He was eccentric and was called odd, very vehement and subject to great excitement on slight provocation. After his incarceration in jail on the charge of murder, he was examined by a physician who claimed to find traces of the wound on his head, also what he thought was a fracture of the neck near the base of the skull, the effect of which was to prevent the defendant from turning his head as much as the ordinary man can. He also thought that he discovered that the spine from the base of the skull down to what he termed a tumor between the shoulders was quite sensitive to the touch, so that the defendant flinched when that portion was touched by the physician. The eyes were not then properly responsive to light, and there was a lack of proper sensitiveness of the skin under experiments then made by the doctor. From the examination thus made the doctor was of the opinion that the defendant was suffering from a diseased brain. Other witnesses spoke of occasions when the defendant seemed unable to count money which he had in his hand, and asked others standing by to count it for him, and at such times his conduct seemed to the witnesses irrational.
This was substantially the evidence upon the question of the insanity of the defendant or the diseased condition of his brain at the time when the wife of defendant was called as a witness for him. Counsel for defendant offered to prove by her that a short time before the day of the homicide she had told the defendant under the circumstances set forth in the offer that her father had stolen his, defendant's potatoes, some three years before. This was offered for the purpose of showing the effect it had on defendant's mind in connection with other matters. This was objected to as immaterial and incompetent, and sustained, and the defendant excepted.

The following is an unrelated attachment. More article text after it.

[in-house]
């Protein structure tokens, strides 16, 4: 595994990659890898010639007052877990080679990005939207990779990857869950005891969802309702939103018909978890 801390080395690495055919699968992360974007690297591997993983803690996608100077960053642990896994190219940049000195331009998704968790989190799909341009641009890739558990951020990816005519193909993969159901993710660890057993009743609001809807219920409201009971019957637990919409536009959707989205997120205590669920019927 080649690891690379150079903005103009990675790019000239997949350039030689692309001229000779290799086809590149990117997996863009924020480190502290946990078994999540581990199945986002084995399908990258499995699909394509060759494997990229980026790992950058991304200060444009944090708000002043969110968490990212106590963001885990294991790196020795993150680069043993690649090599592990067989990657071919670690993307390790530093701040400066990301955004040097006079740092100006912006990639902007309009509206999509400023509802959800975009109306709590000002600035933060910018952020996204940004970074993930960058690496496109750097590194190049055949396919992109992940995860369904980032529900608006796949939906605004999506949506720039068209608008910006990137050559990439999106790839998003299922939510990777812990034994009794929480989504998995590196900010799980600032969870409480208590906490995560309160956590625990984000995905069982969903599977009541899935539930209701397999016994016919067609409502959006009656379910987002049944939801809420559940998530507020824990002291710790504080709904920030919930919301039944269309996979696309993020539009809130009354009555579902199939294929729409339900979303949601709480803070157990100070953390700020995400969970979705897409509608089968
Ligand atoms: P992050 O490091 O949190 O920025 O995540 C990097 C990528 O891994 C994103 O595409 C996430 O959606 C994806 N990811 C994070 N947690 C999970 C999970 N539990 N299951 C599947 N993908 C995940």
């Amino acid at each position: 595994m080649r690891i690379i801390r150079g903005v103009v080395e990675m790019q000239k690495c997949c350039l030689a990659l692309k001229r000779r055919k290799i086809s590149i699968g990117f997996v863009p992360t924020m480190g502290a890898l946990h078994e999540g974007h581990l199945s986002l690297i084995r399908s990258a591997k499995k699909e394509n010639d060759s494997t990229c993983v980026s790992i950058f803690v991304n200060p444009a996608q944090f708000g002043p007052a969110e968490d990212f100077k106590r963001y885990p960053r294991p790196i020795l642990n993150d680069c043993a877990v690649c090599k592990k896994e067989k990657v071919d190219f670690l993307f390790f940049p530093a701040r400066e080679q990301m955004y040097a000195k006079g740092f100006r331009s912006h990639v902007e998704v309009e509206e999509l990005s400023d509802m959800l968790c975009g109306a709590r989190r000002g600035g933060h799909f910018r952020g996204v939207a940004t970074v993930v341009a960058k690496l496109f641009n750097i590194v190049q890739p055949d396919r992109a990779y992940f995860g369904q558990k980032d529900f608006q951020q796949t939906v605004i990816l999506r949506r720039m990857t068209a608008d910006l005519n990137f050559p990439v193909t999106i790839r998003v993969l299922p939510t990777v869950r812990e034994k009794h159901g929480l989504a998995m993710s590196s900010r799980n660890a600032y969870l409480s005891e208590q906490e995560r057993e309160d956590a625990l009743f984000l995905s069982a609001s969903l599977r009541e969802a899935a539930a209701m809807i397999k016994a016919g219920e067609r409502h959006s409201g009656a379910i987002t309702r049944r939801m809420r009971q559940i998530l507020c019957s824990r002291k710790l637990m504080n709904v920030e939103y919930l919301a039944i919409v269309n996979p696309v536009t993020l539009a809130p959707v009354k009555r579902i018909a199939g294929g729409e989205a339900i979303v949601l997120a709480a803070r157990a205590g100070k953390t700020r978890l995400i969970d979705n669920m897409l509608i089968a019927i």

The defendant's counsel then proved that the witness had another conversation with her husband on the third of May, the week preceding the homicide, in which, as the record states, she gave "him some information as to certain acts which her father had committed upon her person."
The counsel for the defendant then asked her to state what it was she told her husband. This was objected to, and the record then shows the following most extraordinary proceedings:
BY THE COURT — The same rule will apply to this offer as applies to the other. I sustain the objection and rule the evidence out upon the grounds:
First. That it raises a collateral issue which is not on trial here, and ought not to be introduced; that conversations between this party and the defendant are not competent evidence in his favor in this action.
Second. It is clearly not a case where Pasco was killed upon sudden provocation or sudden excitement, in consequence of some extraordinary and unexpected and sudden information to this defendant. It is not competent as a defense to show the provocations, that discoveries were made, where the murder was committed with a kind of deliberation which is clear and evident in this case, and